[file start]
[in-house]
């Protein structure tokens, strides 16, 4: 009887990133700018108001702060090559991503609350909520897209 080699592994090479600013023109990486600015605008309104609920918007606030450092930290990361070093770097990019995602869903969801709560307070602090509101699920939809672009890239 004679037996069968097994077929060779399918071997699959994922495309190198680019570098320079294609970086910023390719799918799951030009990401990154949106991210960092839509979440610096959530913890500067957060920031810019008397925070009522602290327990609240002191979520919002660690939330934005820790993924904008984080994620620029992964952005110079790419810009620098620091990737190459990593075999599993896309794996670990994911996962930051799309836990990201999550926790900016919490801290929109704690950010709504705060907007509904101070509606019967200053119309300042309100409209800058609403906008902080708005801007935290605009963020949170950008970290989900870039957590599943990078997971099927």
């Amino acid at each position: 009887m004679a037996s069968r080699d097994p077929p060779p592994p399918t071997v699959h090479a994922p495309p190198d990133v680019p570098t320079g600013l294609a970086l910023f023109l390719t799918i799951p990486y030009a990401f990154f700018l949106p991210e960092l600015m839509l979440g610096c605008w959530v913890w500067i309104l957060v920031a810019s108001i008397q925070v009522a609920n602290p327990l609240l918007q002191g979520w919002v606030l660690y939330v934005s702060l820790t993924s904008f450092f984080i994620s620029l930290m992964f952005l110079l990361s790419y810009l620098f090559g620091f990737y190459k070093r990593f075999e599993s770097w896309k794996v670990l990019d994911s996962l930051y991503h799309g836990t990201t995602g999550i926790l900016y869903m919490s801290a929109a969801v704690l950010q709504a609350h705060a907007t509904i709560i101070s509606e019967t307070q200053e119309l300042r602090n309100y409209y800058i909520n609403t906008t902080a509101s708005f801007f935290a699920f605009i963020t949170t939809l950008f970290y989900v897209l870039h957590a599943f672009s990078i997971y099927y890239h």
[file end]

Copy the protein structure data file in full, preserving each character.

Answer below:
[in-house]
């Protein structure tokens, strides 16, 4: 009887990133700018108001702060090559991503609350909520897209 080699592994090479600013023109990486600015605008309104609920918007606030450092930290990361070093770097990019995602869903969801709560307070602090509101699920939809672009890239 004679037996069968097994077929060779399918071997699959994922495309190198680019570098320079294609970086910023390719799918799951030009990401990154949106991210960092839509979440610096959530913890500067957060920031810019008397925070009522602290327990609240002191979520919002660690939330934005820790993924904008984080994620620029992964952005110079790419810009620098620091990737190459990593075999599993896309794996670990994911996962930051799309836990990201999550926790900016919490801290929109704690950010709504705060907007509904101070509606019967200053119309300042309100409209800058609403906008902080708005801007935290605009963020949170950008970290989900870039957590599943990078997971099927």
């Amino acid at each position: 009887m004679a037996s069968r080699d097994p077929p060779p592994p399918t071997v699959h090479a994922p495309p190198d990133v680019p570098t320079g600013l294609a970086l910023f023109l390719t799918i799951p990486y030009a990401f990154f700018l949106p991210e960092l600015m839509l979440g610096c605008w959530v913890w500067i309104l957060v920031a810019s108001i008397q925070v009522a609920n602290p327990l609240l918007q002191g979520w919002v606030l660690y939330v934005s702060l820790t993924s904008f450092f984080i994620s620029l930290m992964f952005l110079l990361s790419y810009l620098f090559g620091f990737y190459k070093r990593f075999e599993s770097w896309k794996v670990l990019d994911s996962l930051y991503h799309g836990t990201t995602g999550i926790l900016y869903m919490s801290a929109a969801v704690l950010q709504a609350h705060a907007t509904i709560i101070s509606e019967t307070q200053e119309l300042r602090n309100y409209y800058i909520n609403t906008t902080a509101s708005f801007f935290a699920f605009i963020t949170t939809l950008f970290y989900v897209l870039h957590a599943f672009s990078i997971y099927y890239h």